The same principle of tightening and loosening applies - same side spokes should be loosened, opposite side spokes should be tightened.
    Continue the 'check-and-adjust' process
    until the rim runs true in the side-to-side plane.
    Spin the wheel and check to see if the rim moves up and down in relation to the brake block (or other fixed point). If it does, you have an egg-shaped wheel and should refer to 4 to sort that out.

    (A) Remove your wheel from the bicycle.
    (B) Remove the tyre and tube.
    (C) Concentric deflection is detected by using a similar technique as used for sideways deflections but marking on the edges of the rim flanges instead.
    Rotate your wheel slowly, and gradually move the chalk towards the rim from the outside. Mark the peaks of deflection.

    To adjust in this plane you have to tighten spokes in pairs to pull the rim in (obviously in pairs - one to each side of the hub - to avoid introducing a new wobble).
    If the rim goes in towards the hub, it is unlikely that loosening the spokes will drop it out, but do try; it sometimes works. Otherwise, tighten all the other spokes a tiny bit - quarter turn maximum.

    Continue the 'check-and-adjust' process until the rim runs true in the side-to-side plane.
    After doing any spoke adjusting, you should always finally check the spoke ends to see that they don't protrude through the nipple so far that they could puncture the inner tube. If you think they could, you can simply file the end down until is flush with the nipple head.
    Give this a go. You can't do any real damage to your wheels, you may learn a useful skill to dazzle your friends and, should you get into a right pickle, you can always back out of the project and take the wheel to the bike shop and let them sort it.

    Read More:
    Your Own Home Workshop
    A bunch of mickle's tips
    brucegill, 3narf, RhythMick and 26 others like this.
  2. Chris S

    Chris S Guru

    Thanks for that - it should make things a lot easier.
    Randallrunbike likes this.
  3. Fnaar

    Fnaar Smutmaster General

    Nicely written and informative tip. Thank you.
    I'm off to spray WD40 on my nipples :smile:
  4. OP

    mickle FFS

  5. PpPete

    PpPete Guru

    Chandler's Ford
    Take it or leave it you say?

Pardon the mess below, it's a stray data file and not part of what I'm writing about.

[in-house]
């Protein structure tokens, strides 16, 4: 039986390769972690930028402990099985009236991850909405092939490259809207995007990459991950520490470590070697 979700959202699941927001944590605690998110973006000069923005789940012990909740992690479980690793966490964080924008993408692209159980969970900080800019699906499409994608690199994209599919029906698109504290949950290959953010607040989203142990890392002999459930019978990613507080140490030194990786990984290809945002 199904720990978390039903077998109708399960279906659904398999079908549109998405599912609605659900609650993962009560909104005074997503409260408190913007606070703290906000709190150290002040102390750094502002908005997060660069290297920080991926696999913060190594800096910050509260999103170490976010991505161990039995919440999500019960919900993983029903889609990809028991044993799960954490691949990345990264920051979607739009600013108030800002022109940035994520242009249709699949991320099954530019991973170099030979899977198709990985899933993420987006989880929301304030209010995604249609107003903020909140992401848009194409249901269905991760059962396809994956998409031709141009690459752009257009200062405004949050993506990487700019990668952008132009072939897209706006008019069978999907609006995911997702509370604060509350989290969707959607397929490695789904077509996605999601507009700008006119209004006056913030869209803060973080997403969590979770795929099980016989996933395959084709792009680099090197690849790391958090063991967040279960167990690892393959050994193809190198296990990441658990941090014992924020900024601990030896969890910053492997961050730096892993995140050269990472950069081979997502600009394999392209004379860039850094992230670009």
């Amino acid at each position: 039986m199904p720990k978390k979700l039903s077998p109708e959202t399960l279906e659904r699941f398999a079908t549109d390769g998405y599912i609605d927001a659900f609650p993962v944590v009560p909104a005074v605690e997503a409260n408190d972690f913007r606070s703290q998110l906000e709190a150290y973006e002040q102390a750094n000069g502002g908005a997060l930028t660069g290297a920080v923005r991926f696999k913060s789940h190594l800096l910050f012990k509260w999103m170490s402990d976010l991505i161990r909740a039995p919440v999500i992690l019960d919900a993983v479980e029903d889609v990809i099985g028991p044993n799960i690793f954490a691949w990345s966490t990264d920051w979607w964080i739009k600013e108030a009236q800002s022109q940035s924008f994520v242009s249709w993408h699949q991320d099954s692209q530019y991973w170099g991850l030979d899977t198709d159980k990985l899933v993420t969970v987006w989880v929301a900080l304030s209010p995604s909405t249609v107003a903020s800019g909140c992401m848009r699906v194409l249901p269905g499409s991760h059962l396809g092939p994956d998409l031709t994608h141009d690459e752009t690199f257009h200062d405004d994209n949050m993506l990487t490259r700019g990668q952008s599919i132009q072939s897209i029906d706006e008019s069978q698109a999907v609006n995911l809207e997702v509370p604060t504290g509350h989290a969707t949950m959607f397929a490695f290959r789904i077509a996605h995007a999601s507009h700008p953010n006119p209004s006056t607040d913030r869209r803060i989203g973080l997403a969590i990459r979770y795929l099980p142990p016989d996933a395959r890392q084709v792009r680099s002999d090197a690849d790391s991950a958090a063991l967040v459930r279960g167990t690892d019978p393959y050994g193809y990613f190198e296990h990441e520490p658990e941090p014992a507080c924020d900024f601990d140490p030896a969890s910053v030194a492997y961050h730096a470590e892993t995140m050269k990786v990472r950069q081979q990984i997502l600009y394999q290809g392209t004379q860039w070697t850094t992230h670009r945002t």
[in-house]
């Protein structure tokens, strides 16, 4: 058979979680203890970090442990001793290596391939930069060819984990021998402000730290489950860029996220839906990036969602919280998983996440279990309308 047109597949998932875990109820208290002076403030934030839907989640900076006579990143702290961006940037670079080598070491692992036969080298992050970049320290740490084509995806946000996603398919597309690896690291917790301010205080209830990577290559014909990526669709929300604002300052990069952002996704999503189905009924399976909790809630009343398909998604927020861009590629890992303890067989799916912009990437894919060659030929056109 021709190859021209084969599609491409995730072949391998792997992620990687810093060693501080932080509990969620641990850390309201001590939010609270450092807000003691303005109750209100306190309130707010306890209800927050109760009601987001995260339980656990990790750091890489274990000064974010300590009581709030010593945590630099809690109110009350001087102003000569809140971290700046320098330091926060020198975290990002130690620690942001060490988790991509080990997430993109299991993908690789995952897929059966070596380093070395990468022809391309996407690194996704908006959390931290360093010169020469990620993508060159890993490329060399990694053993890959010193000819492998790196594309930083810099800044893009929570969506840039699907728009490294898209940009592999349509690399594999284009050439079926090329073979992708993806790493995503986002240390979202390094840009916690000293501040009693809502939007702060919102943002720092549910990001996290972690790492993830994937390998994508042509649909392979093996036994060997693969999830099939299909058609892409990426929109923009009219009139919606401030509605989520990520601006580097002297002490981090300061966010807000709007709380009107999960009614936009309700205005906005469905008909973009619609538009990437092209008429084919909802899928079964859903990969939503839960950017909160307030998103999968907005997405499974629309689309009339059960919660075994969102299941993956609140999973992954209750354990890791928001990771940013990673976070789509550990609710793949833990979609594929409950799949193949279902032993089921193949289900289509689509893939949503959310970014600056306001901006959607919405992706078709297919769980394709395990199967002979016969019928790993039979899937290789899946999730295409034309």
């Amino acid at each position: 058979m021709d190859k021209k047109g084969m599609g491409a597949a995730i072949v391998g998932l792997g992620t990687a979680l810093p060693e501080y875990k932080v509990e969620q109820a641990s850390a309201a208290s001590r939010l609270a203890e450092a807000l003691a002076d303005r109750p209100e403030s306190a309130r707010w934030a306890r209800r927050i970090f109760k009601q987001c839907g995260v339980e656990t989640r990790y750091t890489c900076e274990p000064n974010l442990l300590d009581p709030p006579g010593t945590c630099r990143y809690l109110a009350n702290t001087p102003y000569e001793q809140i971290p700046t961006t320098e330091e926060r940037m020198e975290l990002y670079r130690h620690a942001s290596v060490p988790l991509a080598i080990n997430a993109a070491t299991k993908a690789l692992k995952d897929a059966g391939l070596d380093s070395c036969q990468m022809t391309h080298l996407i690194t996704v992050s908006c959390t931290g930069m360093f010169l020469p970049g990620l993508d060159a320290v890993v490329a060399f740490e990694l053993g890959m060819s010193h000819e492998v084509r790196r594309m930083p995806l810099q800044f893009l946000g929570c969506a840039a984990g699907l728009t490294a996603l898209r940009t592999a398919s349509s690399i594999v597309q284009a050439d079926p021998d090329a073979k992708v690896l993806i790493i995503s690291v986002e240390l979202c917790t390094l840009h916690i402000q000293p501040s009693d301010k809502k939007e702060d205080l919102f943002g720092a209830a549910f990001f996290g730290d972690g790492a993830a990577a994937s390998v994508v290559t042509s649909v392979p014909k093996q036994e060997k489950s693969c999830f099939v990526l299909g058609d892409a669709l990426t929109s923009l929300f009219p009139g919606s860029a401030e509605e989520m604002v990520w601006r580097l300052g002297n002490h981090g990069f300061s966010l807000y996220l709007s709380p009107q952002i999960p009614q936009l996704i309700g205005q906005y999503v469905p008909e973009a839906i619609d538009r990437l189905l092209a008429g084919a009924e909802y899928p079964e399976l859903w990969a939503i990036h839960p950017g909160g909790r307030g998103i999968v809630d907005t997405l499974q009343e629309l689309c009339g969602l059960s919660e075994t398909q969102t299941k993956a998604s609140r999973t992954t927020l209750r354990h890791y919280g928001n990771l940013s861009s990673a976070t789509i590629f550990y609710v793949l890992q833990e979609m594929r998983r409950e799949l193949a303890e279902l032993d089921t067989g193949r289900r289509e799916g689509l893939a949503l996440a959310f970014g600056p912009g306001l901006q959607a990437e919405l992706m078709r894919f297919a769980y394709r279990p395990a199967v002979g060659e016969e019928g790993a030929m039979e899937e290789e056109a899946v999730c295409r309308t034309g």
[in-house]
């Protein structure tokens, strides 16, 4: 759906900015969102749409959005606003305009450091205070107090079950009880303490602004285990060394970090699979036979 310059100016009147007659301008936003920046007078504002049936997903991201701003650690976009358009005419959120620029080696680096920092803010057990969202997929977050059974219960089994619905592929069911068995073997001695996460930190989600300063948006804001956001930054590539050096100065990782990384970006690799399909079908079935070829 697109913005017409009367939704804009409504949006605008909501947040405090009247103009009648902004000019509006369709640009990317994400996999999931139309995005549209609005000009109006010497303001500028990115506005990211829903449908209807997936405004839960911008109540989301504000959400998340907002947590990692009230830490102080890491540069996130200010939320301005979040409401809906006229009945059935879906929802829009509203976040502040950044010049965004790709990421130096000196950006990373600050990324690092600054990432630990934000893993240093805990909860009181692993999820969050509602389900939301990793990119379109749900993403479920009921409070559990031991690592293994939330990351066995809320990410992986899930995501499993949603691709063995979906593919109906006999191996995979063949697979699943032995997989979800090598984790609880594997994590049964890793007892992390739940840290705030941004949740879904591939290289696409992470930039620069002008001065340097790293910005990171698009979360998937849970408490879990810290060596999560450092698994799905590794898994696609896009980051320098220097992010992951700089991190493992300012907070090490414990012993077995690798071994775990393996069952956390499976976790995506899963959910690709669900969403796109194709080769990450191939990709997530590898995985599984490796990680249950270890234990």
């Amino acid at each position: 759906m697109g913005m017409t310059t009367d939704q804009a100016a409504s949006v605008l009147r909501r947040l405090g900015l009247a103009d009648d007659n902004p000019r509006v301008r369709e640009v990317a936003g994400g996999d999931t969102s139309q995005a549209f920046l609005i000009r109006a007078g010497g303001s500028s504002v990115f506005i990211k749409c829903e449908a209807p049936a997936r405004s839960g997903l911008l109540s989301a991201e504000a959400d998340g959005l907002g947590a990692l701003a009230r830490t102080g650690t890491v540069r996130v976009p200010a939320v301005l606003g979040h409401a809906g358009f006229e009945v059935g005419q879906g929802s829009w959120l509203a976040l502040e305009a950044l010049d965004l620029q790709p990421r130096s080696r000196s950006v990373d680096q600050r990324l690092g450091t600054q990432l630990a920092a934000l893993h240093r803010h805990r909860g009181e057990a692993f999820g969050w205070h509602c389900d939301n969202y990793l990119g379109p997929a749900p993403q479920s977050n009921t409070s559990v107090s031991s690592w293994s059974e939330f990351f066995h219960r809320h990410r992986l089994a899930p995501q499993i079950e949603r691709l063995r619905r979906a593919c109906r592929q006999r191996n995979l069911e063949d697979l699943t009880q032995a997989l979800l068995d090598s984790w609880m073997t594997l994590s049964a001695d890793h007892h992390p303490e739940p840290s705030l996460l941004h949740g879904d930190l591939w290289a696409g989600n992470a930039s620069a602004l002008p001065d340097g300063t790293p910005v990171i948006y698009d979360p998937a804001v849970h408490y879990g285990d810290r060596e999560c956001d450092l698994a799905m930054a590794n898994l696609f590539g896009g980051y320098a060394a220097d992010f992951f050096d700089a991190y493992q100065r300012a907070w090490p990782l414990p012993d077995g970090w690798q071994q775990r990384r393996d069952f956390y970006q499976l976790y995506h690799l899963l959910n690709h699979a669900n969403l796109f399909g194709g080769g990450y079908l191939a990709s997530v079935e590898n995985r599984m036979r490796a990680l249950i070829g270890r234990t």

I'll leave it, thanks all the same.
    Any guide to wheel truing or building which includes phrases like " having all spokes at the same tension is less important " is highly suspect.

    If you aim to get your spoke tensions even within about 10% on the Park gauge - or if no gauge, get them to within one semitone of each other when plucked, then your wheels will stay true a lot longer. This is more important than trying to get your wheels true to within 10ths of a millimetre.
    2IT likes this.
  6. OP

    mickle FFS

    Have a different opinion by all means but, Geoff Apps advice? 'Highly suspect' ??

    Every single one of the very many professional wheel builders I have worked alongside (I'm not a wheelbuilder of anyone else's wheels but my own - I'm no expert) has trued and built wheels without the aid of a Park guage and without plucking them.
    NickNick likes this.
  7. PpPete

    PpPete Guru

    Chandler's Ford
    No disrespect to Geoff Apps( or indeed to yourself Mickle) but the article above is the first time I can recall ever seeing it suggested that even spoke tension is of secondary importance.

    Every other on-line or in-print guide that I've read (and believe me I''ve looked at a lot) suggests otherwise.

    My own experience, after building a fair few wheels for myself and for friends and family, and most crucially trying to correct deficiencies in low-end factory wheels, is that even spoke tension is critical to wheel's ability to stay true.

    Certainly it's possible to true wheels (and indeed build them) without a tension gauge of some sort (Park happens to the be the cheapeast that is widely available) but to try and do so without using the sound of the spokes as a guide to their relative tension would, in my opinion, be the height of folly..... unless of course you are able to charge £££ every time the wheel is returned to you for re-truing.
  8. threebikesmcginty

    threebikesmcginty Corn Fed Hick...

    ...on the slake
    I haven't bothered to read it but I thought it was excellent - well done chaps!
  9. RecordAceFromNew

    RecordAceFromNew Swinging Member

    West London
    +1. Certainly Jobst Brandt and Gerd Schraner clearly said so in their books, and Gravy (about 8 minutes into this). I suspect when quality components are used a seemingly true wheel with unequal spoke tension probably indicates inbuilt instability.
  10. OP

    mickle FFS

    Glad you like it!
  11. OP

    mickle FFS

    I refer the honourable member to the answer I gave a few moments ago.
    kevin_cambs_uk likes this.
  12. PpPete

    PpPete Guru

    Chandler's Ford
    If I'd built as many wheels as Gravy (or indeed Mr Brandt or Mr Schraner ) I'd probably be able to equalise the spoke tension by sense of smell ^_^
    But however it's done.... I'll say it again .... if you are building your own wheels, or just truing them, if you want them to stay true, my opinion - and Mickle and I will just have to agree to disagree on this - is that getting the spoke tensions as even as possible is of paramount important.
    Crankarm likes this.
  13. 2old2care

    2old2care Über Member

    Therefore what you are saying is that the spokes can all be different tensions, and using a tension meter is superflous:smooch:
  14. Red Light

    Red Light Guest

    +1 The loose spokes will loose tension completely on bumps and over time loosen off making the wheel go out of true. Not a problem if you are a pro who has their wheels checked after every ride but a real problem for the rest of us.
  15. PpPete

    PpPete Guru

    Chandler's Ford
    No - I'm saying the exact opposite !

    Jury's still out on this one. I built quite a few wheels BEFORE I purchased a tension meter and they are all still true, and reasonably even tensions. I suspect I can get the tensions closer to each other by judicious use of the tension meter instead of plucking... but I need to build a few more with it before I can be certain. For just truing up a wheel - tension meter definitely OTT.